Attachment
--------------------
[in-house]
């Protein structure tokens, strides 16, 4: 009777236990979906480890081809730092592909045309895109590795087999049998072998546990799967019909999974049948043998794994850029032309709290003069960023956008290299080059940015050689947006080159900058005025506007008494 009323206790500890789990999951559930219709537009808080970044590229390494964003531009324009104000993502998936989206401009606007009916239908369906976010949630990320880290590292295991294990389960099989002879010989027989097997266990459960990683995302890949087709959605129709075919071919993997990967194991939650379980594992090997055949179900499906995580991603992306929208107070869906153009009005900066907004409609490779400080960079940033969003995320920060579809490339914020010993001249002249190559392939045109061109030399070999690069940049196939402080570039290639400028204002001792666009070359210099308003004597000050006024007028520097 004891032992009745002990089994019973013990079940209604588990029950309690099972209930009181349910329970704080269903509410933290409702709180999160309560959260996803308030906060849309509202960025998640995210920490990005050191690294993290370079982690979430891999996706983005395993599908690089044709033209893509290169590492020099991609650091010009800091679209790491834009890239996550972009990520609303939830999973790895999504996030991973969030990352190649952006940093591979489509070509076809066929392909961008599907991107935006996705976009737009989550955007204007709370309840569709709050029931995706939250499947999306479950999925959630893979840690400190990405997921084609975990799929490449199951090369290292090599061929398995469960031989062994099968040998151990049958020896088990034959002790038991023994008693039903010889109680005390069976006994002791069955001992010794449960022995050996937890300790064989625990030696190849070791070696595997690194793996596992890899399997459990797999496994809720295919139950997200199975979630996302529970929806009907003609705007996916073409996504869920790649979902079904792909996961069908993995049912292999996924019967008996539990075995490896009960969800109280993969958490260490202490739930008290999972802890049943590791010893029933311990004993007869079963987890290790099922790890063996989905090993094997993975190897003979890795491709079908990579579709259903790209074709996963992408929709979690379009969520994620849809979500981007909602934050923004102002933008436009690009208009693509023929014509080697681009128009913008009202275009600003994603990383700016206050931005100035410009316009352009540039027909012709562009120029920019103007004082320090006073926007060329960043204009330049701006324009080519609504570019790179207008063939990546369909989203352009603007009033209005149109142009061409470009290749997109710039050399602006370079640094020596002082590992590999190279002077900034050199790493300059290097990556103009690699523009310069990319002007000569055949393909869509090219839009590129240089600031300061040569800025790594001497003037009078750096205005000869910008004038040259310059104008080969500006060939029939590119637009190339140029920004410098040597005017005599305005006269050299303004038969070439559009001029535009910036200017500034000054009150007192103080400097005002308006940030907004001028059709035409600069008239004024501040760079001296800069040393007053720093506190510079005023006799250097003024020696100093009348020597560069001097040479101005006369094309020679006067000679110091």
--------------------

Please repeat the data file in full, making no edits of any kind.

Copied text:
[in-house]
């Protein structure tokens, strides 16, 4: 009777236990979906480890081809730092592909045309895109590795087999049998072998546990799967019909999974049948043998794994850029032309709290003069960023956008290299080059940015050689947006080159900058005025506007008494 009323206790500890789990999951559930219709537009808080970044590229390494964003531009324009104000993502998936989206401009606007009916239908369906976010949630990320880290590292295991294990389960099989002879010989027989097997266990459960990683995302890949087709959605129709075919071919993997990967194991939650379980594992090997055949179900499906995580991603992306929208107070869906153009009005900066907004409609490779400080960079940033969003995320920060579809490339914020010993001249002249190559392939045109061109030399070999690069940049196939402080570039290639400028204002001792666009070359210099308003004597000050006024007028520097 004891032992009745002990089994019973013990079940209604588990029950309690099972209930009181349910329970704080269903509410933290409702709180999160309560959260996803308030906060849309509202960025998640995210920490990005050191690294993290370079982690979430891999996706983005395993599908690089044709033209893509290169590492020099991609650091010009800091679209790491834009890239996550972009990520609303939830999973790895999504996030991973969030990352190649952006940093591979489509070509076809066929392909961008599907991107935006996705976009737009989550955007204007709370309840569709709050029931995706939250499947999306479950999925959630893979840690400190990405997921084609975990799929490449199951090369290292090599061929398995469960031989062994099968040998151990049958020896088990034959002790038991023994008693039903010889109680005390069976006994002791069955001992010794449960022995050996937890300790064989625990030696190849070791070696595997690194793996596992890899399997459990797999496994809720295919139950997200199975979630996302529970929806009907003609705007996916073409996504869920790649979902079904792909996961069908993995049912292999996924019967008996539990075995490896009960969800109280993969958490260490202490739930008290999972802890049943590791010893029933311990004993007869079963987890290790099922790890063996989905090993094997993975190897003979890795491709079908990579579709259903790209074709996963992408929709979690379009969520994620849809979500981007909602934050923004102002933008436009690009208009693509023929014509080697681009128009913008009202275009600003994603990383700016206050931005100035410009316009352009540039027909012709562009120029920019103007004082320090006073926007060329960043204009330049701006324009080519609504570019790179207008063939990546369909989203352009603007009033209005149109142009061409470009290749997109710039050399602006370079640094020596002082590992590999190279002077900034050199790493300059290097990556103009690699523009310069990319002007000569055949393909869509090219839009590129240089600031300061040569800025790594001497003037009078750096205005000869910008004038040259310059104008080969500006060939029939590119637009190339140029920004410098040597005017005599305005006269050299303004038969070439559009001029535009910036200017500034000054009150007192103080400097005002308006940030907004001028059709035409600069008239004024501040760079001296800069040393007053720093506190510079005023006799250097003024020696100093009348020597560069001097040479101005006369094309020679006067000679110091």